January 1, 2005
Q: I am a 21-year-old African American male who is trying to establish his own clothing business. I have a few of my shirts already in a store. However, I wanted to know how I could find a mentor. I would love for someone to point me in the right direction when it comes to manufacturing and marketing campaigns.
— P. Barnes, Winston-Salem, NC
A: The key to finding a mentor is to put yourself in the position to help them find you. In fact, it’s better to think in terms of what you have to offer as a protÃ©gÃ©, rather than what a potential mentor can do for you.
Concentrate on increasing your visibility and connections in the clothing business. That usually means joining an industry or trade group, such as the American Apparel and Footwear Association (www.americanapparel.org). Your goal should be to play an active role in the association or a local chapter, showcasing your positive attributes and making it possible for a mentor to identify with and want to invest in your success.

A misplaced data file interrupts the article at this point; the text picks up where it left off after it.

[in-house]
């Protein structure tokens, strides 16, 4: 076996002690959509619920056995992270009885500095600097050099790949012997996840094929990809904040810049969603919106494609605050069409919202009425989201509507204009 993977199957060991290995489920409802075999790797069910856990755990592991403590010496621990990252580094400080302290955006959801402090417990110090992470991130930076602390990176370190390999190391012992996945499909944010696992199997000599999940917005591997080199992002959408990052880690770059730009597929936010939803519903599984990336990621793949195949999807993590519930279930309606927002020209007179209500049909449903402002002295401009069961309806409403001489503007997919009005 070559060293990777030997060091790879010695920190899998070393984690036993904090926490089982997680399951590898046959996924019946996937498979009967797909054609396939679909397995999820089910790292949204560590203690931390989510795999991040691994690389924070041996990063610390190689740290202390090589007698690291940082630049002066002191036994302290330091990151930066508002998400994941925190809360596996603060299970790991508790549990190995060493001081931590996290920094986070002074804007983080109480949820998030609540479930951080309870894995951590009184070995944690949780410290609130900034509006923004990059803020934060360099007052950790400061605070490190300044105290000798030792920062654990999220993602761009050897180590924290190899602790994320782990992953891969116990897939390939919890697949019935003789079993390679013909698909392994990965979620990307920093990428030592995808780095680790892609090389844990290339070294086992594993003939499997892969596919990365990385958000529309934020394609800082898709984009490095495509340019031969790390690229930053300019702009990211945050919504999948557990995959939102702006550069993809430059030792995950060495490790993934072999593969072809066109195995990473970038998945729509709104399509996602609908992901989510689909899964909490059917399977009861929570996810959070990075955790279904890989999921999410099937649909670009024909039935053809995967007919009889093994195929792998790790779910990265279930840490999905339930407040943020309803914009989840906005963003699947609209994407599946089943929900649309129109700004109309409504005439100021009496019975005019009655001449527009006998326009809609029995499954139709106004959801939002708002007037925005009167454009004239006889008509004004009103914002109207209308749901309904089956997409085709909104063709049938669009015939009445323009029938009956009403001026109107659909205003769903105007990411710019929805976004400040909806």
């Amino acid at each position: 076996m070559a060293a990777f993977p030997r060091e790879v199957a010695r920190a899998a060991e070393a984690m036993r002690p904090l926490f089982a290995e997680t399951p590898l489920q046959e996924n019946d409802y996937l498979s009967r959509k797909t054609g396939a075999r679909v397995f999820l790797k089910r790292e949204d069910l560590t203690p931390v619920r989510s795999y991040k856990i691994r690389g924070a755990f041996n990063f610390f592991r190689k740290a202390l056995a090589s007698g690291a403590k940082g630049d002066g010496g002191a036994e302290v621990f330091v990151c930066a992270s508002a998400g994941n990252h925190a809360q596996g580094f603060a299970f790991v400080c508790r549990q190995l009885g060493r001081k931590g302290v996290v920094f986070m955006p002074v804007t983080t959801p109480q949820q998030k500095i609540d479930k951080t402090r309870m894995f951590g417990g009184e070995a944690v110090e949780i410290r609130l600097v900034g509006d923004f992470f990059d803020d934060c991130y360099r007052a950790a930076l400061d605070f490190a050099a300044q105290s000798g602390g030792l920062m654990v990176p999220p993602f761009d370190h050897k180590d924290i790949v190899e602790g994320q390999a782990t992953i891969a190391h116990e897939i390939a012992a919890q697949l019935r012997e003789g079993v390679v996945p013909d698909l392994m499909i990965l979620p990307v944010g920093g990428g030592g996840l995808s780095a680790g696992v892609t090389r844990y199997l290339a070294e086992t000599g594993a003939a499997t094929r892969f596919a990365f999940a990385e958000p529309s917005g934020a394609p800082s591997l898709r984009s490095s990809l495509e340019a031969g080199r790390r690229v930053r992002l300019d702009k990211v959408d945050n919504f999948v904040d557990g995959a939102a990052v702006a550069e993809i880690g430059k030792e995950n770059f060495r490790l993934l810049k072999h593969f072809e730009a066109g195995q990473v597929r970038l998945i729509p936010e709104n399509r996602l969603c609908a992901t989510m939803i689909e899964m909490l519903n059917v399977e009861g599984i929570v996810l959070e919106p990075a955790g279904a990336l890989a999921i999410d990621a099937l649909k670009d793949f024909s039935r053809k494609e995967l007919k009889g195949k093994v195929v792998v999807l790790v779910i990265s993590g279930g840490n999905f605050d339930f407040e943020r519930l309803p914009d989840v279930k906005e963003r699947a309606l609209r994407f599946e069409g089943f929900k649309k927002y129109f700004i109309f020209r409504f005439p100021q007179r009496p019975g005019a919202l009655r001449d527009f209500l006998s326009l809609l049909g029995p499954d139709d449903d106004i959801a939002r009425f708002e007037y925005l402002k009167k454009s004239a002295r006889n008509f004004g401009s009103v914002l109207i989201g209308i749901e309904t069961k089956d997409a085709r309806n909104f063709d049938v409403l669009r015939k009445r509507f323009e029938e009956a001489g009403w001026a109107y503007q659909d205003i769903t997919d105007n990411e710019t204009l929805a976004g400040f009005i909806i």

Advance Mentoring (www.Advance Mentoring.com), a Website dedicated to connecting protÃ©gÃ©s with willing mentors, boasts a network of mentors in over 50 industries.
Don’t limit yourself to just one mentor. You want a diverse network of advisers who can provide both personal and professional guidance as both you and your business mature and evolve. Finally, one of the best ways to recognize a good mentor is to be one.